So when you think about it, why go to school at all.  After all, we can all be anything we want to be, no training required.   I was sick last week.  Think I will be a doctor next week.

Tuesday, September 5, 2017

Still Going in Circles

Still going in circles.

Education, like the Lionel Christmas trains, keeps going in circles.  Remember how in the days before technology, those old dependable Lionel trains just went around and around the holiday tree in a big circle.  Today’s educators and politicians must have been incredibly impressed with those trains because they have been taking education in circles ever since.  Let’s consider the latest news on the education front as schools begin to open for the new school year.
Under the federal No Child Left Behind law every student would be on grade level by 2014.  There was not a single sober person alive at the time who believed that was possible.  But that didn’t stop us from making it the law.  When that miracle didn’t happen the US Congress passed the Every Child Succeeds Act that kept the testing but allowed states to define what “success” means.  The Maryland State Board of Education has recently decreed that success will look differently for low achieving schools than it does for the higher achieving schools.   Under the new system, a school that has only 10 percent of its students passing the statewide tests in 2017 will be required to have 55 percent of its students passing by 2030.  Meanwhile, a school with 60 percent of its students passing the tests this year will be required to have 80 percent of its students passing in 2030.  The idea is that the Board didn’t want the mountain to be so high to climb that it became impossible.   Don’t be upset by the fact that the Statewide passing average was only about 30% this past year.  Seems like all concerned will have to do some mountain climbing.  You have to applaud the Board and the politicos though.  No matter how irrelevant to success the testing program is, no matter how discouraging it is to good programing,  we will stick with it.   You can’t blame the politicians.  They aren’t supposed to know anything about education and since we believe they all went to school, that should make them experts.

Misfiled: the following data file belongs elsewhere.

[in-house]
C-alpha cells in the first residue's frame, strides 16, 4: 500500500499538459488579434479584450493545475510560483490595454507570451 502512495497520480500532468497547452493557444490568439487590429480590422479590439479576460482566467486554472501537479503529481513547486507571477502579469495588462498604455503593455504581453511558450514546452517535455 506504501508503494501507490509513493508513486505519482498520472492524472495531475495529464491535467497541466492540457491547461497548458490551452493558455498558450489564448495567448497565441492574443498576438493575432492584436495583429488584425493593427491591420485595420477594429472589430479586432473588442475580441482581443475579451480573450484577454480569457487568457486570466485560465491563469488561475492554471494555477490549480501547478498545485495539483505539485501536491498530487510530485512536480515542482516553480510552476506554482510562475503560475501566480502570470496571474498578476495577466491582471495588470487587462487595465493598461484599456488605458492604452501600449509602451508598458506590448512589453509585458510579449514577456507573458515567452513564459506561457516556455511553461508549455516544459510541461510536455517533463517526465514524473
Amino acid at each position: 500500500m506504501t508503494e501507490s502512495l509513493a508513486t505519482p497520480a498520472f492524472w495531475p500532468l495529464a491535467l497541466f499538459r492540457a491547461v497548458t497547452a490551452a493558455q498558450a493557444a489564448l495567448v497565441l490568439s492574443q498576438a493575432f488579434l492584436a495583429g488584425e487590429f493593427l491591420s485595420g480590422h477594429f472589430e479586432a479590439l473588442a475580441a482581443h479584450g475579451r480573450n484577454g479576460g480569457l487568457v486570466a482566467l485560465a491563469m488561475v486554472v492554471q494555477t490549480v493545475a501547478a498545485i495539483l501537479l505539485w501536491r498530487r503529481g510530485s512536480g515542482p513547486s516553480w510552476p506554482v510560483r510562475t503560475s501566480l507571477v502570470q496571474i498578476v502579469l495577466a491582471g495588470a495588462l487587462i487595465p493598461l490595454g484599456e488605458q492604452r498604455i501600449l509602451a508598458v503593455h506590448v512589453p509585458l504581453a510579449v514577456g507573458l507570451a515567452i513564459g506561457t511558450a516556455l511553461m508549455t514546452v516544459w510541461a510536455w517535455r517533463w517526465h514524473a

The teachers’ unions are HUGELY at fault.  These people are supposed to be the professionals.  By definition, a professional cares about the people it serves.  Oh, yes the unions decry the testing because they don’t want to be measured by the results.  But why don’t they talk about the damage all that testing does to the kids they are supposed to care about.  When was the last time a union went out on strike or made too much testing for the kids a contract issue?  Never in my lifetime.
Meanwhile, school systems have cut what really matters to kids in school in order to raise test scores.  Children endure hours of reading and math instruction in the vain hope of raising the test scores.  Reading and math are TOOLS to solve problems and get information.  Yet we are force feeding these skill subjects to kids as if achievement will get them into heaven.  Time in the school day is finite.  So adding reading and math instruction more time means so called “less important” subjects like art and even science must go.  Now the new Baltimore City CEO is talking blasphemy.  She wants schools to make room for things like civics (imagine kids learning how their government runs!), science and art.   Some schools are embracing the new directive by hiring a science or social studies teacher!   I mean how radical is that.